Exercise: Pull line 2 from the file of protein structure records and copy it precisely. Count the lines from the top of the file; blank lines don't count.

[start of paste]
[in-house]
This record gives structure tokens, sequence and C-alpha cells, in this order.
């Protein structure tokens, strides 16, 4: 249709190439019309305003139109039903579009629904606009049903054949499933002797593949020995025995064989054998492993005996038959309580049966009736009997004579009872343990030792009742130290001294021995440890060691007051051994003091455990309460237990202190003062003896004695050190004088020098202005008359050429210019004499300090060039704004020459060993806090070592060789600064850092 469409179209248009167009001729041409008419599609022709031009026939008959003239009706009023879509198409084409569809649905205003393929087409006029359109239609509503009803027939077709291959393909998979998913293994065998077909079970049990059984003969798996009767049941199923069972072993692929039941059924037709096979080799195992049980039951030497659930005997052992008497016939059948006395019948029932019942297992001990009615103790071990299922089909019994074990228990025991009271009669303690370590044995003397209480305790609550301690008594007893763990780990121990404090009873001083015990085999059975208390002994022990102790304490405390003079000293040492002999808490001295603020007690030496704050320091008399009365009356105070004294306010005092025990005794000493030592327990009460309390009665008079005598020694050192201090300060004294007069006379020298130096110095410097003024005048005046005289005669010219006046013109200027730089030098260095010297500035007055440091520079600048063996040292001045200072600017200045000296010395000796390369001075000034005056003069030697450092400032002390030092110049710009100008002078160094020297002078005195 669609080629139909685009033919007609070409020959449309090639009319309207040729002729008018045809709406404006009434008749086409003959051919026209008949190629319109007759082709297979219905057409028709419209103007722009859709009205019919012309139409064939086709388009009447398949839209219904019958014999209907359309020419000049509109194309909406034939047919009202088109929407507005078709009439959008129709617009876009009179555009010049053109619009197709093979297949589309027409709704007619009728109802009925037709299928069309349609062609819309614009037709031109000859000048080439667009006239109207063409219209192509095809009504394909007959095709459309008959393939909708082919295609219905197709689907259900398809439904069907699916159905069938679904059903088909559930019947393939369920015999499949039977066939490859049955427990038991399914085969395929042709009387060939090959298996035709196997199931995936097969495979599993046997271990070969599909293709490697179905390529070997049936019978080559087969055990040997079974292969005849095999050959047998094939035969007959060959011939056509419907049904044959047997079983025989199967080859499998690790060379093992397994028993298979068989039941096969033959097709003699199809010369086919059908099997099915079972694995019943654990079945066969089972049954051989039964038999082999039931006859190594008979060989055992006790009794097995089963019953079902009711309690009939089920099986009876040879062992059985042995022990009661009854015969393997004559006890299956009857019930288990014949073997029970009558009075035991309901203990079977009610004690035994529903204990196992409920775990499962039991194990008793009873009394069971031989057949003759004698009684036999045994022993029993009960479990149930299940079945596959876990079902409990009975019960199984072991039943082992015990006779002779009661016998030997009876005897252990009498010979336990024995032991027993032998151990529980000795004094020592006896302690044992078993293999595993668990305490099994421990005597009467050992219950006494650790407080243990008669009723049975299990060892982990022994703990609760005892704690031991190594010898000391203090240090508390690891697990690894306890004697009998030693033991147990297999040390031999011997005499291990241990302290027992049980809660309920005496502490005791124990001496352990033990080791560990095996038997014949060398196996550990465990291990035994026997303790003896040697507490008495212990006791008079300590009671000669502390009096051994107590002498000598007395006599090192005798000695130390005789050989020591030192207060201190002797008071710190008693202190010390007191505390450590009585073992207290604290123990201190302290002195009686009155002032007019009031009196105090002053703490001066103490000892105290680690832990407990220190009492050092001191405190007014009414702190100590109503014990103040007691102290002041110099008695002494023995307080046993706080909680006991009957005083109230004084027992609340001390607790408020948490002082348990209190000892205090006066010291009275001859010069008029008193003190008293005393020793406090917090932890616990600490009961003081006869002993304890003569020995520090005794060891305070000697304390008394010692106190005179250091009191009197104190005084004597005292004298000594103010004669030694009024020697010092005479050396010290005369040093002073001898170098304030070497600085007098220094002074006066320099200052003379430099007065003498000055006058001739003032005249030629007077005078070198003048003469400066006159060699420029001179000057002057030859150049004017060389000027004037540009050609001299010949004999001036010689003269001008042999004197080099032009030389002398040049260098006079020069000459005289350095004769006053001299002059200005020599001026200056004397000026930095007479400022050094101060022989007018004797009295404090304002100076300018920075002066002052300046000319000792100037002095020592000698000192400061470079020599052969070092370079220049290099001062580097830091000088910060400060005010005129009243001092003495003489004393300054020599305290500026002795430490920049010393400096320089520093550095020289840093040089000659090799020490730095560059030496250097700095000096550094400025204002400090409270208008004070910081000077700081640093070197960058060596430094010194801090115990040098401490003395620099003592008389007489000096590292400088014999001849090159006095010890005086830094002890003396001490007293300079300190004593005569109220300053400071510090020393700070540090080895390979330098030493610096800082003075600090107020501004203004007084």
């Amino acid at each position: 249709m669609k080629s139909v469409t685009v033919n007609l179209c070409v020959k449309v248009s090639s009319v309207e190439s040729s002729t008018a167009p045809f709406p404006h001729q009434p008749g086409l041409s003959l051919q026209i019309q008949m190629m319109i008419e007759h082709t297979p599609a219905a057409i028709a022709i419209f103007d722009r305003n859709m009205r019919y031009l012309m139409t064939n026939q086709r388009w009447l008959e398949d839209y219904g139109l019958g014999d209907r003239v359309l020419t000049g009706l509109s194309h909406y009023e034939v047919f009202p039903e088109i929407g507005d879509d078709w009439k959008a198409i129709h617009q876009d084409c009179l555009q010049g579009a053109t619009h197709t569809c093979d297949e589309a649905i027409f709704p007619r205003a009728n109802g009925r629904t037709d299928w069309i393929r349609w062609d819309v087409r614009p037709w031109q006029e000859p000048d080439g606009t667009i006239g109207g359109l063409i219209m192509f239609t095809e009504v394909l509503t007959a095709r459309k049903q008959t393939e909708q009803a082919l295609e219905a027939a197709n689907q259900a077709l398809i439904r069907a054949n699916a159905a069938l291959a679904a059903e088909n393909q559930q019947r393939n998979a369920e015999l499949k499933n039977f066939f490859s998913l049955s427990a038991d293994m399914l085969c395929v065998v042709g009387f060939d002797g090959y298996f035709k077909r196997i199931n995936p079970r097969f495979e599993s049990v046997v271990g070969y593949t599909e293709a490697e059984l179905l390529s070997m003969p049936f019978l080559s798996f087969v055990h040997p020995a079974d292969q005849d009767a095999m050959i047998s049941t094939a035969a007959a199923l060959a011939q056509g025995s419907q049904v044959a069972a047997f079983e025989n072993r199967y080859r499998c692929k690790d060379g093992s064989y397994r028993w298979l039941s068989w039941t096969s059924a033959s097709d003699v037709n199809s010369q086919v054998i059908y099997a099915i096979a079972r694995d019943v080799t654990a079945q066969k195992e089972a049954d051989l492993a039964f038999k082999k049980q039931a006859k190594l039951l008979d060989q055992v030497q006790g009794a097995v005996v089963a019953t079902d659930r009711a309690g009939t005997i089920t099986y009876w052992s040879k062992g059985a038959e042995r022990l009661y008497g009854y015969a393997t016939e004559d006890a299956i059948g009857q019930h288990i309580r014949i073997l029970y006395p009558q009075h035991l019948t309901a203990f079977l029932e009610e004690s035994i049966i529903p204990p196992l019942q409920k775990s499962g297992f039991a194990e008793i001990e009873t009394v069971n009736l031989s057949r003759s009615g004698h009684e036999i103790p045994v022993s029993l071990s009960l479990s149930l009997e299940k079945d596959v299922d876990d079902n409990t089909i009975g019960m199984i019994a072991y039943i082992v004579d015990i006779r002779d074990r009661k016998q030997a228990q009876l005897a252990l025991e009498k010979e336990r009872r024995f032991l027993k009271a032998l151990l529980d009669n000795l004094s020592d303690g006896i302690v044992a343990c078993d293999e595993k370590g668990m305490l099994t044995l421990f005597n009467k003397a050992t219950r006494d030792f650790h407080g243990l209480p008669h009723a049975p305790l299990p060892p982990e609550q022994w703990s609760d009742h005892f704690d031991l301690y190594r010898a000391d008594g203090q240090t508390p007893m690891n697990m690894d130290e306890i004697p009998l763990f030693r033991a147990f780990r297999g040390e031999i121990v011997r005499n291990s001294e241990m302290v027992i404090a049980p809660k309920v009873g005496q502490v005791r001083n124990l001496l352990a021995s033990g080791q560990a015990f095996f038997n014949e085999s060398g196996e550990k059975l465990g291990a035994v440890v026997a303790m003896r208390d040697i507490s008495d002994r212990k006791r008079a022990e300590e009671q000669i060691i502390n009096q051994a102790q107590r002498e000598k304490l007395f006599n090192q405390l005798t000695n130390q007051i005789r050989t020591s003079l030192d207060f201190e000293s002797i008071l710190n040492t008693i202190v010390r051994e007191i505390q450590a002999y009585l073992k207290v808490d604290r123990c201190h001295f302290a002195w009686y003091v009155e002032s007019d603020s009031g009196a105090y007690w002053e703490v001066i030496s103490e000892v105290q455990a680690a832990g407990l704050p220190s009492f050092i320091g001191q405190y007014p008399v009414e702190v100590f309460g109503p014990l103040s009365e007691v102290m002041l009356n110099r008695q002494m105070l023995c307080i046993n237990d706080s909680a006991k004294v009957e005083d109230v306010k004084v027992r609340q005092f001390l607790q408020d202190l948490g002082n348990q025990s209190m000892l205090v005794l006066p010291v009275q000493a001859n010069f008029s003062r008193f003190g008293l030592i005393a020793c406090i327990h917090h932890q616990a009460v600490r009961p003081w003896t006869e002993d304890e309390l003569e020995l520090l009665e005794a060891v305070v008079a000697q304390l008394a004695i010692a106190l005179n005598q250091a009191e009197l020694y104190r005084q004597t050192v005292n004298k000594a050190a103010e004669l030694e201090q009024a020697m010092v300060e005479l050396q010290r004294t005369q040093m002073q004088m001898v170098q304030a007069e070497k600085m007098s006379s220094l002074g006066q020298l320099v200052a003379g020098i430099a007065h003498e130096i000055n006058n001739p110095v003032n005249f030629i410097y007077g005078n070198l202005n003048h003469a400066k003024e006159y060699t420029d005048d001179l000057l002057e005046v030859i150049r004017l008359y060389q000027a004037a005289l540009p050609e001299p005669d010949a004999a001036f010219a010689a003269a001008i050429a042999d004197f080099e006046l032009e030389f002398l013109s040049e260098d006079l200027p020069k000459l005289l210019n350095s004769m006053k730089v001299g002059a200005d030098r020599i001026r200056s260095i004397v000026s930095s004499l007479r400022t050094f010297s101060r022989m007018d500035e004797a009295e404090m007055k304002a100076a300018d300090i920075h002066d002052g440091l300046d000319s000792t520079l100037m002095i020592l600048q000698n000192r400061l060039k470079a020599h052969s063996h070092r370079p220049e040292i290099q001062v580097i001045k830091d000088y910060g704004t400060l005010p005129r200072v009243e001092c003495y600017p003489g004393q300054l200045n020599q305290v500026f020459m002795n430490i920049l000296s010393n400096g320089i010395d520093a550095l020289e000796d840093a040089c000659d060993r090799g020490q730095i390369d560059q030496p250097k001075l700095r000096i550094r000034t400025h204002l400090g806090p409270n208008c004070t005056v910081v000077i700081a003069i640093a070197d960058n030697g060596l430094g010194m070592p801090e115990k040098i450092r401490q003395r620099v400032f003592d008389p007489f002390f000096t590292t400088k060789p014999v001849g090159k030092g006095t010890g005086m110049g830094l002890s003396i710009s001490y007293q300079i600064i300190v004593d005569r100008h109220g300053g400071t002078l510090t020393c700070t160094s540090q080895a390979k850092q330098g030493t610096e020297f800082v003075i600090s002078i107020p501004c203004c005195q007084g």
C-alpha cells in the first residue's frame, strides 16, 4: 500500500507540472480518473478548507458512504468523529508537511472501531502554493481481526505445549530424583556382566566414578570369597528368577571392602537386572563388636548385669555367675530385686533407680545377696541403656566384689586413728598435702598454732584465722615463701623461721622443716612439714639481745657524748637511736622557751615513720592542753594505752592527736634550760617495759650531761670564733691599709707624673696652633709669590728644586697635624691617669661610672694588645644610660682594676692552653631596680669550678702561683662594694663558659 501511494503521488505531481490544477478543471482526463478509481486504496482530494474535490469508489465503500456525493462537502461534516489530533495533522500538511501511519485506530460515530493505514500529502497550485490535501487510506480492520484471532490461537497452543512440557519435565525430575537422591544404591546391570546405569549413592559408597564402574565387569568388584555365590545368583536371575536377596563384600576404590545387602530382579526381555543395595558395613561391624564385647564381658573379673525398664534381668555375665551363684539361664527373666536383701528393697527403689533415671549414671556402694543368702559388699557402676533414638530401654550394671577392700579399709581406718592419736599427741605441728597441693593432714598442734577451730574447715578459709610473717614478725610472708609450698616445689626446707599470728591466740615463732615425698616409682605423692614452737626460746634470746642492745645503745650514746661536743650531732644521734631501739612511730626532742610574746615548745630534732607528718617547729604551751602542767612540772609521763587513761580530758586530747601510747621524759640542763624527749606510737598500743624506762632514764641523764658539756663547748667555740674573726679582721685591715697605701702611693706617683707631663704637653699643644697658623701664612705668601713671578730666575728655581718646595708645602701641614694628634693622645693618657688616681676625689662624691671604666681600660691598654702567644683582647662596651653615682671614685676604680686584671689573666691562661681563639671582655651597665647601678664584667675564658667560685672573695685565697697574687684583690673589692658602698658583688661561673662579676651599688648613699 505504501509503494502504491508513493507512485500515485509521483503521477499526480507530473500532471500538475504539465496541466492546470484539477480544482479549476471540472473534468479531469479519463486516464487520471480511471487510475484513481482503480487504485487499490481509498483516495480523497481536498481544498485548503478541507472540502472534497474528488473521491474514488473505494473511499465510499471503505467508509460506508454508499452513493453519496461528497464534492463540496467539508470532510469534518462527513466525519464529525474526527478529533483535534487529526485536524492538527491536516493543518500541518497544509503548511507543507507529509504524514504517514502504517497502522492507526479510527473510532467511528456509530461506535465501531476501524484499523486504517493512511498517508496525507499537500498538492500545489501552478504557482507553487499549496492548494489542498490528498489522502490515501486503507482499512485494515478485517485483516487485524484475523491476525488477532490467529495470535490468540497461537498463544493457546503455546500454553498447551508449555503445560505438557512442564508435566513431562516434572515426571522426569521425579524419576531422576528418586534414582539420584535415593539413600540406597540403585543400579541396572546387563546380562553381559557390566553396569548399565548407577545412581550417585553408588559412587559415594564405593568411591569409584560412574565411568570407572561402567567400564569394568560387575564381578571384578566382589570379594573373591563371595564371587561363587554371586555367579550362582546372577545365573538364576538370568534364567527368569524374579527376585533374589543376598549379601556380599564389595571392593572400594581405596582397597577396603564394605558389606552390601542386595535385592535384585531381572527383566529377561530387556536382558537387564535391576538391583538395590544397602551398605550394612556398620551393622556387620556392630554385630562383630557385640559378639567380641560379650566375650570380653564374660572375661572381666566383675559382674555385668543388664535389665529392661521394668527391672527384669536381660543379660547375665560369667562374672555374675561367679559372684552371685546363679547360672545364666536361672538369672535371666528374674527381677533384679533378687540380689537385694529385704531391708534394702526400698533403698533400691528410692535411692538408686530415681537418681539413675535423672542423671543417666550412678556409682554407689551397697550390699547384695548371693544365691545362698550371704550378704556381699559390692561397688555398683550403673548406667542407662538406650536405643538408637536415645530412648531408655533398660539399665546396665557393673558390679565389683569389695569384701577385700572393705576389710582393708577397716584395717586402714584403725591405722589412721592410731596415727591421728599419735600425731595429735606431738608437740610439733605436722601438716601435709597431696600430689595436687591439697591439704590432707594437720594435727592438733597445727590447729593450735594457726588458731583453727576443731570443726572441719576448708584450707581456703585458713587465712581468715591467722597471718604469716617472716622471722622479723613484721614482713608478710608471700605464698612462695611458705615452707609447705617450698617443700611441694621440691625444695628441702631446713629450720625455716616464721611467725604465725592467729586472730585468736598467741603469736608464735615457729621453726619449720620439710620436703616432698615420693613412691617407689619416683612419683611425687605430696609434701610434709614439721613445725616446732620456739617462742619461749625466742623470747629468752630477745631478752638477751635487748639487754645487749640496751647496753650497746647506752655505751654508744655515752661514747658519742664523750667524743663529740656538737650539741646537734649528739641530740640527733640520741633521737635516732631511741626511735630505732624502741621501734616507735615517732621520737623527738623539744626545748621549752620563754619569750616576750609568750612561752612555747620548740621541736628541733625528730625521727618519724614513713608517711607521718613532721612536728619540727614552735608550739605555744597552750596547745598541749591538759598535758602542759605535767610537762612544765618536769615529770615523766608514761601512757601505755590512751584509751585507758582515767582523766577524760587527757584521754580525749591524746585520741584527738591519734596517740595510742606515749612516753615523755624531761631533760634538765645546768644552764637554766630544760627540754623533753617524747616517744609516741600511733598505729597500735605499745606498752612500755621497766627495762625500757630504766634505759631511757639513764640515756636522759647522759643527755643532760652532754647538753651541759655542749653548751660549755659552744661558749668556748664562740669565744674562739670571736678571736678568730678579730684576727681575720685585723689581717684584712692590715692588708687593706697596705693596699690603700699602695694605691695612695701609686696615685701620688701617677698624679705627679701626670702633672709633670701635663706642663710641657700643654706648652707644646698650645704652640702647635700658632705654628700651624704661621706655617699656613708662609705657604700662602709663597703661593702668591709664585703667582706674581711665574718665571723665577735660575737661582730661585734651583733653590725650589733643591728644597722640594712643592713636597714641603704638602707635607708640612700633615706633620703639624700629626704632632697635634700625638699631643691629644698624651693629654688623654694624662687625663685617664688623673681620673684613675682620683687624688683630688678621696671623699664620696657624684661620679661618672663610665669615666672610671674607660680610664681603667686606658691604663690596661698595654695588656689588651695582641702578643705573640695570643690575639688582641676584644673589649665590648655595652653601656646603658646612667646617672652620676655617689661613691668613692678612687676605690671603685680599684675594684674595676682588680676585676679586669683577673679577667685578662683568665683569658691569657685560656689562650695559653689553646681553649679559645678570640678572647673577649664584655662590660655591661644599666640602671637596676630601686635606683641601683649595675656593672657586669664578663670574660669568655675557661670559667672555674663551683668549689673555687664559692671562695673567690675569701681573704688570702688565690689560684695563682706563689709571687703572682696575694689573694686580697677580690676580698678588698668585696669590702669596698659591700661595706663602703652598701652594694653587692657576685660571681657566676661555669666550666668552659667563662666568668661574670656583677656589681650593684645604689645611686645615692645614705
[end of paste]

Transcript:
This record gives structure tokens, sequence and C-alpha cells, in this order.